Do you ever have trouble trusting our heavenly Father to provide what you need? What helps you trust Him?
Ok, maybe not heart burn like you might initially think – I’ve got something different in mind.
I really like Jesus – I like thinking about Him, praying to Him, writing about Him, singing about Him, reading about Him, being w Him, talking about Him – especially. What really gets to me is to sit w a friend & have an indepth conversation about Jesus, what’s He’s saying, how He’s leading, what He’s challenging us with, experiences w Him . . . . . There’s something that goes off in me when i get to talk in depth w someone i trust about Jesus & what He’s doing in my heart. There’s something that quickens in my heart when I get to listen to someone deeply share about what He is dealing w them about. I love getting to hear & be part of what He’s doing on a massive & micro scale – I just like Jesus.
Recently, I felt like He explained why I get so amped when I get to have a deep conversation about Him: in Luke 24:13-32, Jesus is walking w 2 of His followers, after His resurrection, on a road leading to a city called Emmaus. They had what appears to be a long & indepth conversation w Him where He talked & explained things to them while they walked. When they stopped for a meal, Jesus broke the bread & immediately disappeared & the followers suddenly recognized Jesus & said in vs 32, “did not our hearts burn within us as He talked w us along the road. . . . ?” I find my heart burns in my chest when I get to talk deeply about Jesus w some trusted friends. Maybe this is partly what Jesus meant in Matt 18:20 when He says that when two or three are gathered in His name, that He’s hear with us.
Get some heart burn – talk deeply w a friend about Jesus.
The word, “father” evokes lots of feelings, emotions, thoughts & responses. Unfortunately, because we’re finite & don’t have unlimited understanding, we take our experiences & project them onto other things & relationships – be that good or bad. This can be a problem when you consider that when Jesus teaches us how to pray, He tells us to address God as our Father. Notice that Jesus did not say to address the 1st person of the Trinity as: boss / employer, best friend, roommate, master, slave driver, etc. Jesus tells us to address the person we pray to as our Father in heaven.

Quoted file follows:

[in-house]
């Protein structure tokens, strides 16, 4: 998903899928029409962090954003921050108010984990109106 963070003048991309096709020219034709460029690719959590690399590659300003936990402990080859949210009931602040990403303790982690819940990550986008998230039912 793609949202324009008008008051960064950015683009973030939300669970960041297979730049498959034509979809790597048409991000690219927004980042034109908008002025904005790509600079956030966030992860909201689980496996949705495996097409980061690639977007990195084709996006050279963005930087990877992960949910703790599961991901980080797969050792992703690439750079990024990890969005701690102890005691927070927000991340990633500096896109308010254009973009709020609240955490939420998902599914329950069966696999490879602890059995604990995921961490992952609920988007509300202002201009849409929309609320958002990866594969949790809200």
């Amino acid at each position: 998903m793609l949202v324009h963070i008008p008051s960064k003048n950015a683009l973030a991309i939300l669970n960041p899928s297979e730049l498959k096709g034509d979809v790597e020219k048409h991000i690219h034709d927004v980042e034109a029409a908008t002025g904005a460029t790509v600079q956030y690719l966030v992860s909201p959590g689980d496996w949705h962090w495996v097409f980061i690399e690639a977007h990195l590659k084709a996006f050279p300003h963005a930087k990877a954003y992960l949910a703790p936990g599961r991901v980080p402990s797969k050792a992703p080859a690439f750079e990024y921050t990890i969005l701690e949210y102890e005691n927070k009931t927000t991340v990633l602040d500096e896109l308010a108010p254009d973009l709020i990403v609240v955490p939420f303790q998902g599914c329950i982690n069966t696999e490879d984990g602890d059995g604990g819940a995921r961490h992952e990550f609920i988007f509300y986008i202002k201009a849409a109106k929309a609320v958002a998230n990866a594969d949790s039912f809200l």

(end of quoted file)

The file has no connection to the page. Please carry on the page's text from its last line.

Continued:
Furthermore, I believe that there are a few reasons why our relationship with our heavenly Father can get dysfunctional based on the parable of the prodigal’s son. Consider that both sons didn’t have a very healthy relationship with their father. The prodigal’s relationship with his father lacked intimacy because the son was selfish. The older son’s relationship with his father was dysfunctional because he didn’t even see his father as his dad – consider how he describes his interaction with his dad in Luke 15:29; this doesn’t sound alot like a father / son relationship.
So when you address your heavenly Father, is there some dysfunction you could possibly be projecting onto your relationship with Him? What might this be & could God be wanting to help you make some healthy adjustments so that your interaction with Him is more authentic? Feel free to leave comments / thoughts. 🙂
Ok, before you decide to skip this because you’ve got this prayer well memorized – let me interject some thoughts to interrupt the rote, mundane familiarity. Consider:
- This prayer starts with “our Father in heaven”: wholly other to us, but Jesus uses the “Father” metaphor to give us some kind of familiar context to latch onto, a beginning point (don’t let it trip you up if the father you grew up with fell way short of a “good dad” or if he was simply absent in your life)
- the next 3 “requests” have everything to do with emphasizing God in our lives through: reverence to His Name, obedience to His Kingship and surrender to His will. How often is our prayer life initiated with these 3 priorities? Hmmmmmmm
- the next 4 “requests” ask for God’s participation in our daily living: give me what I need for today, help me to be forgiving in my relationships, keep me away from temptation & protect me from the evil one.
Could I impose upon you to try an experiment for a week? Would you consider making the 1st three God requests every morning when you wake up? After this, on the way to work or school, would you then submit to God the 4 petitions that are more self focused?
I’ve been trying this & have been pleasantly suprised – at present, I can’t find more words to bring more clarity to the experience. its just been good!!